The Local School - Teaser Location Number One
Updated: Jan 29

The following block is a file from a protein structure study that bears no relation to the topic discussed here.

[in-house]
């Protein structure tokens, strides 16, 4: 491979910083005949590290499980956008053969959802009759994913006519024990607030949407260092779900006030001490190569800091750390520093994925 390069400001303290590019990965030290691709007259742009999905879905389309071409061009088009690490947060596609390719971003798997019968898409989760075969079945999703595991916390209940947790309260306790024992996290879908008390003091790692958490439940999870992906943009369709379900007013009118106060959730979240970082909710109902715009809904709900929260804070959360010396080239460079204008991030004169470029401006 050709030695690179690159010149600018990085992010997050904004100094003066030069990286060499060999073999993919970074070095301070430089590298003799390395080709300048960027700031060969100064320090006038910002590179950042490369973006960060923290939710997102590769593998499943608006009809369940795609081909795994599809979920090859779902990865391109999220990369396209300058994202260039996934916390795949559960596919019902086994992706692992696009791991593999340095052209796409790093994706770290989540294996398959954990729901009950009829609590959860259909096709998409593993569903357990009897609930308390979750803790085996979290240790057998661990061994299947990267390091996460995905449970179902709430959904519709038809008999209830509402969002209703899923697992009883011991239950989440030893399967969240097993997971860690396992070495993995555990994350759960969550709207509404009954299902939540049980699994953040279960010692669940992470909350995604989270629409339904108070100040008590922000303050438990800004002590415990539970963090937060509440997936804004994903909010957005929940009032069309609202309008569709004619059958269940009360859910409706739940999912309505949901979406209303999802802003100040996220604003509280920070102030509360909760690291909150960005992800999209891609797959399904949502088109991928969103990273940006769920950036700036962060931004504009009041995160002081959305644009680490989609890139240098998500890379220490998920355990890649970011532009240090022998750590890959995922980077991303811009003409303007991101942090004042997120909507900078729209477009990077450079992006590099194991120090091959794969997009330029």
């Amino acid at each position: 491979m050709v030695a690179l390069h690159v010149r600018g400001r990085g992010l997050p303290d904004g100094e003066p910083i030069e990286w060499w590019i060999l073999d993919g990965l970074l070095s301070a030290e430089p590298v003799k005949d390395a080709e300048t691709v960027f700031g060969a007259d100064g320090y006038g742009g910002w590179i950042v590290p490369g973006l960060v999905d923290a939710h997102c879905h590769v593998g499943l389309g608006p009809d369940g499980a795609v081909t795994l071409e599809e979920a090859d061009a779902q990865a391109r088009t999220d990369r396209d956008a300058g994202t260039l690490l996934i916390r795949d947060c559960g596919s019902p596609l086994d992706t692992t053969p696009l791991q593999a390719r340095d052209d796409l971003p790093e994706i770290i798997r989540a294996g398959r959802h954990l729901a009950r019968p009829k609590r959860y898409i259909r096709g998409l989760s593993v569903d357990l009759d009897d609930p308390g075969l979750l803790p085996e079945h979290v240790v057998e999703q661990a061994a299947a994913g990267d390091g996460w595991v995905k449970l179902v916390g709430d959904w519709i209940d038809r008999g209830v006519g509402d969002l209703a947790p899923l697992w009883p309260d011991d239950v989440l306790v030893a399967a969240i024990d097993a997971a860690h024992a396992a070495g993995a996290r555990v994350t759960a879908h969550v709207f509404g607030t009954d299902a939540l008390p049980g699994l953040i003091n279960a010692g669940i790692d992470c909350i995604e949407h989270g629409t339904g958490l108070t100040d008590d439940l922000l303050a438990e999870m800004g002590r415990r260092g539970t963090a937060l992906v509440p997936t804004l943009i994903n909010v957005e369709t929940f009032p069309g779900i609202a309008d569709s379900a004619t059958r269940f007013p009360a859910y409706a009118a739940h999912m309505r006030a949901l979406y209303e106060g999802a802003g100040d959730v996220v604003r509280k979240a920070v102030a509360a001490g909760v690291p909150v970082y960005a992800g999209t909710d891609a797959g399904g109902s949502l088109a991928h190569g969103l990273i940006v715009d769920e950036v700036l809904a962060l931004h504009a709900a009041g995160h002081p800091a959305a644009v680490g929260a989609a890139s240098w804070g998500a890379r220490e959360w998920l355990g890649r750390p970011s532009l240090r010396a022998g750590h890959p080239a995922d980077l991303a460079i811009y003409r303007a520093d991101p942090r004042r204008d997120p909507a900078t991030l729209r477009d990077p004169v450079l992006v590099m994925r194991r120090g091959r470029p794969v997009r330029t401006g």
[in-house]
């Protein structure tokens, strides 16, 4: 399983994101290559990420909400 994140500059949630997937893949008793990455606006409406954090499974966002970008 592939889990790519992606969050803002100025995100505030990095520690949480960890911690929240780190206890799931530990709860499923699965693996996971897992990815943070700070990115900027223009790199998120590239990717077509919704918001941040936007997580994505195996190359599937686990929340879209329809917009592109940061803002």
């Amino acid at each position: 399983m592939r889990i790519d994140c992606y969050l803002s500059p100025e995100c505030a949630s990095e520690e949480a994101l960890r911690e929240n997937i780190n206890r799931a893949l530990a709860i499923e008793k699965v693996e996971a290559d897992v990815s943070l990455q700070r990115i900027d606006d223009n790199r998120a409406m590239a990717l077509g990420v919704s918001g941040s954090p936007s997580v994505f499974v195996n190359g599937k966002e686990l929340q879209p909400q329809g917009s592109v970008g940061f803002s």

After Bajju delivered a few beaming salutations, we walked northward up the makeshift, winding path through protruding brush, not much but a few stones placed here and there for balance and leverage upon ascending or descending. Having advanced about hundred steps from the street below, a sharp left leads to a Bajju’s property, which begins with his family’s miniature garden – at the time any signs of fertility were mangled by dried roots which flailed like wheat straw, but within the day Bajju’s children vehemently delivered blows with miniature hoes in preparation for transforming such a plot into a no-longer-neglected vegetable garden. A few steps through the produce, or preferably circumventing all of it by taking a few extra steps around the perimeter, leads to the sky-blue painted home. Twisting left, hundreds of miles of rolling hills and the occasional home peeps out, bound below by demarcated farming steppes. If you’re lucky on a clear day and twist to the right, the monstrous, perpetually snow-capped Chaukhamba mountain monopolizes the distance just fifteen miles toward the direction of Tibet in the north. Somehow, these normally wonderful vistas were surpassed on my last night staying at Bajju’s home. As Bajju napped face-down on one of the beds with Tolli climbing around him like a jungle-gym, Sangeeta offered some sunset chai and I, rhythmically waiting for my Rishikesh-dirtied clothes to dry, watched the diminishing sun rays protrude through the leaves of those all-encompassing teak trees. Sitting cross-legged – still stretching my tight hip flexors from the trip several days prior and trying to avail myself of the impending pain synonymous with the infinitely long, and what would turn out to be, somehow even worse return ride back to Delhi – the sunlight intensified the Garhwali greenery, darkened the dry patches of steppe, and opened the already wide valleys. It is from the small patio thatched together by stones and leveled horizontally as a respite from the unceasing slope where I in this instance, and Bajju in others, gazed upon these vistas.